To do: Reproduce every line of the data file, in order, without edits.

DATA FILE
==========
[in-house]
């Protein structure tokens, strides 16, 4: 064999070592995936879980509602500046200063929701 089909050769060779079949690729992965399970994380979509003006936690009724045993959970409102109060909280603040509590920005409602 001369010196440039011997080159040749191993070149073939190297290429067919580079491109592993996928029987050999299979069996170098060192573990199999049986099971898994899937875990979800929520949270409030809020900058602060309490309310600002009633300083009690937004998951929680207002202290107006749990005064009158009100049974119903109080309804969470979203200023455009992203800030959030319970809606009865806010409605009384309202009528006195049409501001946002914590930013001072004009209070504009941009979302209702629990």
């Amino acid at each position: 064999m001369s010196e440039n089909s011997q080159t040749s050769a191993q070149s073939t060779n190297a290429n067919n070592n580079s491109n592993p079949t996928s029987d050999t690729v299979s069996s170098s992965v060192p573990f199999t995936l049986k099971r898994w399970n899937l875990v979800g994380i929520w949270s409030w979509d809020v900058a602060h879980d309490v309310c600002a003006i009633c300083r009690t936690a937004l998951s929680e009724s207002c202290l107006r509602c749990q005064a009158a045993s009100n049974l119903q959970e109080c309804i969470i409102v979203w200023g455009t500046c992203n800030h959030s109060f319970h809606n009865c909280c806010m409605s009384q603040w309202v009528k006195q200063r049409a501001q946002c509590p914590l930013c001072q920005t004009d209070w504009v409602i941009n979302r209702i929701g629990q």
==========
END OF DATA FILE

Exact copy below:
[in-house]
């Protein structure tokens, strides 16, 4: 064999070592995936879980509602500046200063929701 089909050769060779079949690729992965399970994380979509003006936690009724045993959970409102109060909280603040509590920005409602 001369010196440039011997080159040749191993070149073939190297290429067919580079491109592993996928029987050999299979069996170098060192573990199999049986099971898994899937875990979800929520949270409030809020900058602060309490309310600002009633300083009690937004998951929680207002202290107006749990005064009158009100049974119903109080309804969470979203200023455009992203800030959030319970809606009865806010409605009384309202009528006195049409501001946002914590930013001072004009209070504009941009979302209702629990």
């Amino acid at each position: 064999m001369s010196e440039n089909s011997q080159t040749s050769a191993q070149s073939t060779n190297a290429n067919n070592n580079s491109n592993p079949t996928s029987d050999t690729v299979s069996s170098s992965v060192p573990f199999t995936l049986k099971r898994w399970n899937l875990v979800g994380i929520w949270s409030w979509d809020v900058a602060h879980d309490v309310c600002a003006i009633c300083r009690t936690a937004l998951s929680e009724s207002c202290l107006r509602c749990q005064a009158a045993s009100n049974l119903q959970e109080c309804i969470i409102v979203w200023g455009t500046c992203n800030h959030s109060f319970h809606n009865c909280c806010m409605s009384q603040w309202v009528k006195q200063r049409a501001q946002c509590p914590l930013c001072q920005t004009d209070w504009v409602i941009n979302r209702i929701g629990q």